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Global Health Workforce Labor Market Projections for 2030

Overview of attention for article published in Human Resources for Health, February 2017
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About this Attention Score

  • In the top 5% of all research outputs scored by Altmetric
  • One of the highest-scoring outputs from this source (#3 of 1,012)
  • High Attention Score compared to outputs of the same age (99th percentile)
  • High Attention Score compared to outputs of the same age and source (99th percentile)

Mentioned by

news
20 news outlets
policy
4 policy sources
twitter
44 tweeters
facebook
3 Facebook pages
wikipedia
1 Wikipedia page

Citations

dimensions_citation
129 Dimensions

Readers on

mendeley
366 Mendeley
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Title
Global Health Workforce Labor Market Projections for 2030
Published in
Human Resources for Health, February 2017
DOI 10.1186/s12960-017-0187-2
Pubmed ID
Authors

Jenny X. Liu, Yevgeniy Goryakin, Akiko Maeda, Tim Bruckner, Richard Scheffler

Abstract

In low- and middle-income countries, scaling essential health interventions to achieve health development targets is constrained by the lack of skilled health professionals to deliver services. We take a labor market approach to project future health workforce demand based on an economic model based on projected economic growth, demographics, and health coverage, and using health workforce data (1990-2013) for 165 countries from the WHO Global Health Observatory. The demand projections are compared with the projected growth in health worker supply and the health worker "needs" as estimated by WHO to achieve essential health coverage. The model predicts that, by 2030, global demand for health workers will rise to 80 million workers, double the current (2013) stock of health workers, while the supply of health workers is expected to reach 65 million over the same period, resulting in a worldwide net shortage of 15 million health workers. Growth in the demand for health workers will be highest among upper middle-income countries, driven by economic and population growth and aging. This results in the largest predicted shortages which may fuel global competition for skilled health workers. Middle-income countries will face workforce shortages because their demand will exceed supply. By contrast, low-income countries will face low growth in both demand and supply, which are estimated to be far below what will be needed to achieve adequate coverage of essential health services. In many low-income countries, demand may stay below projected supply, leading to the paradoxical phenomenon of unemployed ("surplus") health workers in those countries facing acute "needs-based" shortages. Opportunities exist to bend the trajectory of the number and types of health workers that are available to meet public health goals and the growing demand for health workers.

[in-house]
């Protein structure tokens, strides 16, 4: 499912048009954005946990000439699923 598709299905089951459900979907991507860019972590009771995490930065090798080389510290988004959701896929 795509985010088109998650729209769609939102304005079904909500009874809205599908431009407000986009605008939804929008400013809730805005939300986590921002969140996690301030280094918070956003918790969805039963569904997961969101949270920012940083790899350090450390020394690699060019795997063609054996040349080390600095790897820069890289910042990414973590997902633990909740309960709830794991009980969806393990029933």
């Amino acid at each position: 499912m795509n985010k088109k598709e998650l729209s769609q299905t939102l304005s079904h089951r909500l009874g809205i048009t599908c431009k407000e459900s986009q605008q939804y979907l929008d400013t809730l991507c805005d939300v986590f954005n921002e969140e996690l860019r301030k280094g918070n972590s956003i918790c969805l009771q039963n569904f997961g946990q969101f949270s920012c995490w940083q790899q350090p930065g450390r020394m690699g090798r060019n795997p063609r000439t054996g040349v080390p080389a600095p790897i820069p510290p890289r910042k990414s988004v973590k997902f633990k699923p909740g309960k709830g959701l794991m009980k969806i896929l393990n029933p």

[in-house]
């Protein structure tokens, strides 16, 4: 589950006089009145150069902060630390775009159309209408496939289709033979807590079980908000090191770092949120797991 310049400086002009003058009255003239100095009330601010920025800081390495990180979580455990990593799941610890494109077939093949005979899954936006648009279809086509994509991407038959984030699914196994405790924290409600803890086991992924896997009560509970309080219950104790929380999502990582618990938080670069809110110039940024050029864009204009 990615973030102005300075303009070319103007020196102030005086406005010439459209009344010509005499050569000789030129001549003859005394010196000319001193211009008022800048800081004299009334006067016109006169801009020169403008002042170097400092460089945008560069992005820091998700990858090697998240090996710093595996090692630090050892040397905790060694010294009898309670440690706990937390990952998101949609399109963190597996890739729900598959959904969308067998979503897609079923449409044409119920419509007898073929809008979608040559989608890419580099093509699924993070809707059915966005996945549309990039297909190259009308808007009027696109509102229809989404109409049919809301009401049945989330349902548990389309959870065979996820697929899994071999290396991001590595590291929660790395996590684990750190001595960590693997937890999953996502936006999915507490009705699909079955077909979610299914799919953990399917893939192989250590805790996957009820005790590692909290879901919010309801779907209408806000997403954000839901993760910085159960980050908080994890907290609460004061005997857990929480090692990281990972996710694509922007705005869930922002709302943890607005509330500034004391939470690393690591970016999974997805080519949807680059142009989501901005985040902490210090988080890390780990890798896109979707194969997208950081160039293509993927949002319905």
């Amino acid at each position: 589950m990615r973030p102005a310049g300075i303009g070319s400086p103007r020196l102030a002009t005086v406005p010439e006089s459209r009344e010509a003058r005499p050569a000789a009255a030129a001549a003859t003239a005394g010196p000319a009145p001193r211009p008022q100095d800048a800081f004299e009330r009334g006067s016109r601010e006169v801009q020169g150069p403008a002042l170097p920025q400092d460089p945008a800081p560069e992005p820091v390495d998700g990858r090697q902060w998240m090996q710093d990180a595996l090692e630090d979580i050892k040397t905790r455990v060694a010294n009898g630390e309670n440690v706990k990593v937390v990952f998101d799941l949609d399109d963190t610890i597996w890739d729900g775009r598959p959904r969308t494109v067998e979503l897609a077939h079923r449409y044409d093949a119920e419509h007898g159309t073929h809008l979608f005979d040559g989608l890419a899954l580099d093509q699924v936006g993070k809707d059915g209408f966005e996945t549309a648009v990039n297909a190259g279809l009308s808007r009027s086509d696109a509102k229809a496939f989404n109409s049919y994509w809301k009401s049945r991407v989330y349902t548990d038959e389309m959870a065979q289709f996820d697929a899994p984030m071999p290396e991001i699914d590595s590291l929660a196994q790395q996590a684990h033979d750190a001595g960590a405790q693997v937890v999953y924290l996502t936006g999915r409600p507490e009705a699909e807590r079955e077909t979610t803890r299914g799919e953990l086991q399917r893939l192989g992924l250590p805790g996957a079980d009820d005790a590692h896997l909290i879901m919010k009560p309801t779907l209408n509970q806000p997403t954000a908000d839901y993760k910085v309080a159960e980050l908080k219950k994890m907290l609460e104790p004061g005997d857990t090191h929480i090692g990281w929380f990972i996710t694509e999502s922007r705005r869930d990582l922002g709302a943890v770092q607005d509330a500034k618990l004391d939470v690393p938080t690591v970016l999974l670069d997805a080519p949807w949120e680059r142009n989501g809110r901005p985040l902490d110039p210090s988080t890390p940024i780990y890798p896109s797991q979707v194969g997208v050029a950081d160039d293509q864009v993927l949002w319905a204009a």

Twitter Demographics

The data shown below were collected from the profiles of 44 tweeters who shared this research output. Click here to find out more about how the information was compiled.

Mendeley readers

The data shown below were compiled from readership statistics for 366 Mendeley readers of this research output. Click here to see the associated Mendeley record.

Geographical breakdown

Country Count As %
Croatia 1 <1%
Unknown 365 100%

Demographic breakdown

Readers by professional status Count As %
Student > Master 101 28%
Researcher 42 11%
Student > Ph. D. Student 35 10%
Student > Bachelor 33 9%
Student > Doctoral Student 25 7%
Other 56 15%
Unknown 74 20%
Readers by discipline Count As %
Medicine and Dentistry 75 20%
Nursing and Health Professions 73 20%
Social Sciences 39 11%
Business, Management and Accounting 27 7%
Economics, Econometrics and Finance 9 2%
Other 48 13%
Unknown 95 26%

Attention Score in Context

This research output has an Altmetric Attention Score of 206. This is our high-level measure of the quality and quantity of online attention that it has received. This Attention Score, as well as the ranking and number of research outputs shown below, was calculated when the research output was last mentioned on 25 June 2021.
All research outputs
#113,578
of 18,942,198 outputs
Outputs from Human Resources for Health
#3
of 1,012 outputs
Outputs of similar age
#3,678
of 374,574 outputs
Outputs of similar age from Human Resources for Health
#1
of 5 outputs
Altmetric has tracked 18,942,198 research outputs across all sources so far. Compared to these this one has done particularly well and is in the 99th percentile: it's in the top 5% of all research outputs ever tracked by Altmetric.
So far Altmetric has tracked 1,012 research outputs from this source. They typically receive a lot more attention than average, with a mean Attention Score of 11.2. This one has done particularly well, scoring higher than 99% of its peers.
Older research outputs will score higher simply because they've had more time to accumulate mentions. To account for age we can compare this Altmetric Attention Score to the 374,574 tracked outputs that were published within six weeks on either side of this one in any source. This one has done particularly well, scoring higher than 99% of its contemporaries.
We're also able to compare this research output to 5 others from the same source and published within six weeks on either side of this one. This one has scored higher than all of them